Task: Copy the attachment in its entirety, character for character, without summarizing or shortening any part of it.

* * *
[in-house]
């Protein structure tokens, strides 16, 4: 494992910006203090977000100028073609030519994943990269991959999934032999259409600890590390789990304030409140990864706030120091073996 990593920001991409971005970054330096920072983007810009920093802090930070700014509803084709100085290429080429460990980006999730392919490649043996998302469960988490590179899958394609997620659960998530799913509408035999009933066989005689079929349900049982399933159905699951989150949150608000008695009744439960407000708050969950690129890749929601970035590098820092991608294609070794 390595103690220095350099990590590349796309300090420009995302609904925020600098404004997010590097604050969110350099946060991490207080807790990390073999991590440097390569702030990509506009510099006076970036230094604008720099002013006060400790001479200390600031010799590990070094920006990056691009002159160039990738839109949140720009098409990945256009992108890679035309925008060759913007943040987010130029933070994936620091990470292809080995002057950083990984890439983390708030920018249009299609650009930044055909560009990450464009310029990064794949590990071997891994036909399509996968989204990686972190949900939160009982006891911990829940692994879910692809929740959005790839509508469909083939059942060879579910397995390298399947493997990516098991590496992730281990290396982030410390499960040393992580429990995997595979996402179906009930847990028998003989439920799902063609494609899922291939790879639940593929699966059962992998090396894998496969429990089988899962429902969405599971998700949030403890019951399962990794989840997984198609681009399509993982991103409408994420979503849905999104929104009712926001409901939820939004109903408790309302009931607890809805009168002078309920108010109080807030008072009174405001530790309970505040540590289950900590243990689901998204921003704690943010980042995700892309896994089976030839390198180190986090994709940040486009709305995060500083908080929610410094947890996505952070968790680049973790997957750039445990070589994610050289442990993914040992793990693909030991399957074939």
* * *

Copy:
[in-house]
């Protein structure tokens, strides 16, 4: 494992910006203090977000100028073609030519994943990269991959999934032999259409600890590390789990304030409140990864706030120091073996 990593920001991409971005970054330096920072983007810009920093802090930070700014509803084709100085290429080429460990980006999730392919490649043996998302469960988490590179899958394609997620659960998530799913509408035999009933066989005689079929349900049982399933159905699951989150949150608000008695009744439960407000708050969950690129890749929601970035590098820092991608294609070794 390595103690220095350099990590590349796309300090420009995302609904925020600098404004997010590097604050969110350099946060991490207080807790990390073999991590440097390569702030990509506009510099006076970036230094604008720099002013006060400790001479200390600031010799590990070094920006990056691009002159160039990738839109949140720009098409990945256009992108890679035309925008060759913007943040987010130029933070994936620091990470292809080995002057950083990984890439983390708030920018249009299609650009930044055909560009990450464009310029990064794949590990071997891994036909399509996968989204990686972190949900939160009982006891911990829940692994879910692809929740959005790839509508469909083939059942060879579910397995390298399947493997990516098991590496992730281990290396982030410390499960040393992580429990995997595979996402179906009930847990028998003989439920799902063609494609899922291939790879639940593929699966059962992998090396894998496969429990089988899962429902969405599971998700949030403890019951399962990794989840997984198609681009399509993982991103409408994420979503849905999104929104009712926001409901939820939004109903408790309302009931607890809805009168002078309920108010109080807030008072009174405001530790309970505040540590289950900590243990689901998204921003704690943010980042995700892309896994089976030839390198180190986090994709940040486009709305995060500083908080929610410094947890996505952070968790680049973790997957750039445990070589994610050289442990993914040992793990693909030991399957074939």